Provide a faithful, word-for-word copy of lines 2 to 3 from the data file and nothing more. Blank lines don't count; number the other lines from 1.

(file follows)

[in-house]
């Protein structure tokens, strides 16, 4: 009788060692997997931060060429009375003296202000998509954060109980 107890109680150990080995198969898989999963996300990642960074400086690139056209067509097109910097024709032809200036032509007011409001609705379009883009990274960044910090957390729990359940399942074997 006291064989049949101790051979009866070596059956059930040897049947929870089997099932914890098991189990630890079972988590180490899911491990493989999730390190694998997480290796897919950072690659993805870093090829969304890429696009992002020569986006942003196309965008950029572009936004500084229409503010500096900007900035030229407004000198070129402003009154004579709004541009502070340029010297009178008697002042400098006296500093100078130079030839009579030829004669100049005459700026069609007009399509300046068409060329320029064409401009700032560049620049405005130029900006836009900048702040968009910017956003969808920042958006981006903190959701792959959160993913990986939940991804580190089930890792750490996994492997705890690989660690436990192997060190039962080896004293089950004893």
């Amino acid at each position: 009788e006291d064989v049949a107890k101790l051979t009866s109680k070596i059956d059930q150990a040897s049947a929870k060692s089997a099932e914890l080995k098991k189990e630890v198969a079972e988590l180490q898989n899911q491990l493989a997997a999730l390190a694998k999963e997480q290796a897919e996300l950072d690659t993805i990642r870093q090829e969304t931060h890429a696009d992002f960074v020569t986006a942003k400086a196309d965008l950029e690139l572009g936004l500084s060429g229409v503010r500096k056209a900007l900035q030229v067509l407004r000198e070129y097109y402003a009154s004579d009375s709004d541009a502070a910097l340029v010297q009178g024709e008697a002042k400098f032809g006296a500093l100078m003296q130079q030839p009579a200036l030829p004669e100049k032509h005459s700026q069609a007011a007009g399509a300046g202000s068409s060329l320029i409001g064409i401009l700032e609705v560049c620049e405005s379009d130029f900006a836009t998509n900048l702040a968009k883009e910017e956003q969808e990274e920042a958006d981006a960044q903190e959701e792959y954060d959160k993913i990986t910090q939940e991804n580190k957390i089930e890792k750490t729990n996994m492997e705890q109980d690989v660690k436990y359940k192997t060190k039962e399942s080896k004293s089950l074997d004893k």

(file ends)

């Protein structure tokens, strides 16, 4: 009788060692997997931060060429009375003296202000998509954060109980 107890109680150990080995198969898989999963996300990642960074400086690139056209067509097109910097024709032809200036032509007011409001609705379009883009990274960044910090957390729990359940399942074997 006291064989049949101790051979009866070596059956059930040897049947929870089997099932914890098991189990630890079972988590180490899911491990493989999730390190694998997480290796897919950072690659993805870093090829969304890429696009992002020569986006942003196309965008950029572009936004500084229409503010500096900007900035030229407004000198070129402003009154004579709004541009502070340029010297009178008697002042400098006296500093100078130079030839009579030829004669100049005459700026069609007009399509300046068409060329320029064409401009700032560049620049405005130029900006836009900048702040968009910017956003969808920042958006981006903190959701792959959160993913990986939940991804580190089930890792750490996994492997705890690989660690436990192997060190039962080896004293089950004893």
């Amino acid at each position: 009788e006291d064989v049949a107890k101790l051979t009866s109680k070596i059956d059930q150990a040897s049947a929870k060692s089997a099932e914890l080995k098991k189990e630890v198969a079972e988590l180490q898989n899911q491990l493989a997997a999730l390190a694998k999963e997480q290796a897919e996300l950072d690659t993805i990642r870093q090829e969304t931060h890429a696009d992002f960074v020569t986006a942003k400086a196309d965008l950029e690139l572009g936004l500084s060429g229409v503010r500096k056209a900007l900035q030229v067509l407004r000198e070129y097109y402003a009154s004579d009375s709004d541009a502070a910097l340029v010297q009178g024709e008697a002042k400098f032809g006296a500093l100078m003296q130079q030839p009579a200036l030829p004669e100049k032509h005459s700026q069609a007011a007009g399509a300046g202000s068409s060329l320029i409001g064409i401009l700032e609705v560049c620049e405005s379009d130029f900006a836009t998509n900048l702040a968009k883009e910017e956003q969808e990274e920042a958006d981006a960044q903190e959701e792959y954060d959160k993913i990986t910090q939940e991804n580190k957390i089930e890792k750490t729990n996994m492997e705890q109980d690989v660690k436990y359940k192997t060190k039962e399942s080896k004293s089950l074997d004893k």